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Exhibit showcasing Turkey’s rights violation victims draws great interest in US

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An exhibition showcasing photographs and belongings of victims of human rights violations in Turkey held in New Jersey with the aim of giving viewers “an insight into intense sufferings in Turkey” attracted great interest, the TR724 news website reported on Tuesday.

The Social Genocide Exhibition was held on Sunday as part of the International Solidarity For Human Rights Forum organized by the Advocates of Silenced Turkey (AST), a nonprofit human rights organization.

US Congressman Tom Suozzi, New York State Assemblyman Phil Ramos, Dr. Katrina Lantos Swett, president of the Lantos Foundation for Human Rights and Justice, Kurdish author Meral Şimşek and Garibe Gezer’s sister Asya Gezer joined via video messages to the forum, which was participated in by a number of activists, journalists, opinion leaders and volunteers.

Garibe Gezer was an inmate who was found dead in her cell in Kocaeli’s Kandıra Prison in December 2021 after alleging that she had been beaten and sexually harassed by prison guards.

Among the exhibited items were those belonging to Gezer; victims of the Roboski massacre; Zabit Kişi, a former teacher who was abducted from Kazakhstan by Turkish intelligence agency MİT and subjected to torture for 108 days; Tahir Elçi, a former head of Diyarbakır’s bar association and a human rights activist who was assassinated on Nov. 28, 2015; Ali İsmail Korkmaz, a university student who was killed as a result of police violence during the anti-government Gezi protests of 2013; and Hatice Akçabay, who lost her life along with three sons after a boat carrying several Turkish asylum seekers capsized in the Evros River in July 2018 while fleeing a crackdown in Turkey.

The incident commonly known as the Roboski massacre refers to the killing of 34 male Kurdish civilians, most of them teenagers, on Dec. 28, 2011, when military jets bombed them after receiving intelligence on terrorists from the Kurdistan Workers’ Party (PKK) in the Uludere district of Şırnak province near the Turkish–Iraqi border.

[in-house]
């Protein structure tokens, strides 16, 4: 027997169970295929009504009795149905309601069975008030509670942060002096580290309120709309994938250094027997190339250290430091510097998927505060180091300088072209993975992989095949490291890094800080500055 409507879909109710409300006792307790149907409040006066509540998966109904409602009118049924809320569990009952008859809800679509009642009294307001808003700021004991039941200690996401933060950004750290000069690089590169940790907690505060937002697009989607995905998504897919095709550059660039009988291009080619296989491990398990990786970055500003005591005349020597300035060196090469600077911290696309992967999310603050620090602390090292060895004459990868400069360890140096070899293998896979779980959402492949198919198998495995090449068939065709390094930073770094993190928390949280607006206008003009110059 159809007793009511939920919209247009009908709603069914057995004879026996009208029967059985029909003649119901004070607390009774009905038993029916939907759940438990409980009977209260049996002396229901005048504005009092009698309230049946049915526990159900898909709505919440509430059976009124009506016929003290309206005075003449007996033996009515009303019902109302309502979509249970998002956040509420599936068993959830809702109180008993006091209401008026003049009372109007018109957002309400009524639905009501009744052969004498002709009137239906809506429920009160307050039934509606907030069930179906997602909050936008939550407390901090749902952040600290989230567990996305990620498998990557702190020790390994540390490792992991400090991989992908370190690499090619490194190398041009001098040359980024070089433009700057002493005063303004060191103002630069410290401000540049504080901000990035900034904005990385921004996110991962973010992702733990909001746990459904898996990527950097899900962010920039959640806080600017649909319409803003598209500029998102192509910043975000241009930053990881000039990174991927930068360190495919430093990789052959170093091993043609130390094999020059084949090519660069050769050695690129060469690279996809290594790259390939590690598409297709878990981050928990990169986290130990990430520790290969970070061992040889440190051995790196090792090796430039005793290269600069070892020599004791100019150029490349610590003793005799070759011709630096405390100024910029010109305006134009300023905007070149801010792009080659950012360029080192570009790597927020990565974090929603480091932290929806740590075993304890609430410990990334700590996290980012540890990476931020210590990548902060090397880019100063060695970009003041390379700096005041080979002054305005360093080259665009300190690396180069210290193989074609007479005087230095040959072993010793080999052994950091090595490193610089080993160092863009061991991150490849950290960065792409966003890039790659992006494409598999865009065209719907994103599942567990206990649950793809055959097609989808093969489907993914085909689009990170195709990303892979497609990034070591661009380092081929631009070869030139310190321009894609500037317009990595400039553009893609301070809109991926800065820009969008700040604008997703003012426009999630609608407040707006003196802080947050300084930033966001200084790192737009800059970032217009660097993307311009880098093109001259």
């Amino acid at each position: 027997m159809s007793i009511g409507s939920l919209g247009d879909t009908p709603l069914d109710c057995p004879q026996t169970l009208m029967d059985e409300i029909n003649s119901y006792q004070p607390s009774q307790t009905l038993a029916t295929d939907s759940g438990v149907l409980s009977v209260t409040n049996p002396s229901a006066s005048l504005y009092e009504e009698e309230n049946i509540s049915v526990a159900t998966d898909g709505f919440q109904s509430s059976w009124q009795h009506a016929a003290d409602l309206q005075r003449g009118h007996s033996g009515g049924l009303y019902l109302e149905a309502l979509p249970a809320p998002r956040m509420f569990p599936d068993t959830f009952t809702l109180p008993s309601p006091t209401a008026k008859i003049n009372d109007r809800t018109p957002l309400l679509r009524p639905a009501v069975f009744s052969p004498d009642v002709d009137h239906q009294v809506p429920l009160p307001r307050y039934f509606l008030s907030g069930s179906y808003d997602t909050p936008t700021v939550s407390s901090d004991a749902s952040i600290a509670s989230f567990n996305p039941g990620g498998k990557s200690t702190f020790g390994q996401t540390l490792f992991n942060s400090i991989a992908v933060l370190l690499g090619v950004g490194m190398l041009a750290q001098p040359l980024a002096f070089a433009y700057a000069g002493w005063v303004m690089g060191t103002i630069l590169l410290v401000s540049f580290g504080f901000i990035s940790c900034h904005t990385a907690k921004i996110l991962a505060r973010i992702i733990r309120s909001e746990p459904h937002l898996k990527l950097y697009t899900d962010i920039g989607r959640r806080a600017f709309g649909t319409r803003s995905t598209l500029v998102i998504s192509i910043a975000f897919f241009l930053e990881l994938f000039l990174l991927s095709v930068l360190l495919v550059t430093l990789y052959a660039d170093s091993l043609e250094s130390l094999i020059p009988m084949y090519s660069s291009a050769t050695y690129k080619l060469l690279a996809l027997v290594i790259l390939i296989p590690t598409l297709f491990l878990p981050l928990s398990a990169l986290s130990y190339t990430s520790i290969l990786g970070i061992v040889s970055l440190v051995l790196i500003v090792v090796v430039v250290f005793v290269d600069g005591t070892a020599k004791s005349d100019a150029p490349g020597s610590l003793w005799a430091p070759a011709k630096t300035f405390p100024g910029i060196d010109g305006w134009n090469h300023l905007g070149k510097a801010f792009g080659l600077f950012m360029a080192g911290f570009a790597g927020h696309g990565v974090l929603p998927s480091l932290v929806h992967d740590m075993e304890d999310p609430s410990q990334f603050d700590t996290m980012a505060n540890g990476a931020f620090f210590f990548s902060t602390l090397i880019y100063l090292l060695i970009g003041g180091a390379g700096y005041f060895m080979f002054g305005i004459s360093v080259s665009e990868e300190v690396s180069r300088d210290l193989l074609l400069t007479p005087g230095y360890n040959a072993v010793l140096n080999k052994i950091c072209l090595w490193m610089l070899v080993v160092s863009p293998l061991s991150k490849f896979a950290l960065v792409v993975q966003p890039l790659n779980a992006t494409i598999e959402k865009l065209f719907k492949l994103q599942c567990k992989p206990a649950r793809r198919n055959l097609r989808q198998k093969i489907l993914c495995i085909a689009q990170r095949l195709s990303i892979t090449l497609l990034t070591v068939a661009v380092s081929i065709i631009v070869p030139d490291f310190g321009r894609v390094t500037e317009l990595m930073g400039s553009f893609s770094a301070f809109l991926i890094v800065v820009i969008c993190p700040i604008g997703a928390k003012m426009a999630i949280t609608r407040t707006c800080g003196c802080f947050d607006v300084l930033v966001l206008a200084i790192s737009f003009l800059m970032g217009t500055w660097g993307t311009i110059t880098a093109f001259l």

The belongings of the victims of human rights violations in Turkey gave the audience emotional moments, while Elçi’s tie was the most popular personal item of the exhibition, TR724 said.

Turkish President Recep Tayyip Erdoğan’s centralized presidential government has set back Turkey’s human rights record by decades, Human Rights Watch (HRW) said in its annual review of human rights in January, adding that the ruling Justice and Development Party (AKP) continued targeting perceived government critics and political opponents, profoundly undermining the independence of the judiciary and hollowing out democratic institutions.

Ill-treatment and torture have become widespread and systematic in Turkish detention centers and prisons. Lack of condemnation from higher officials and a readiness to cover up allegations rather than investigate them have resulted in widespread impunity for the security forces.

An annual report by Amnesty International on the state of human rights in the world revealed that serious and credible allegations of torture and other ill-treatment were made in Turkey last year.

A record number of 914 people complained to the Turkish Human Rights Foundation (TİHV) in 2021, most of them saying they were subjected to mistreatment in police custody or during confrontations with the police in street protests, according to a recent report.

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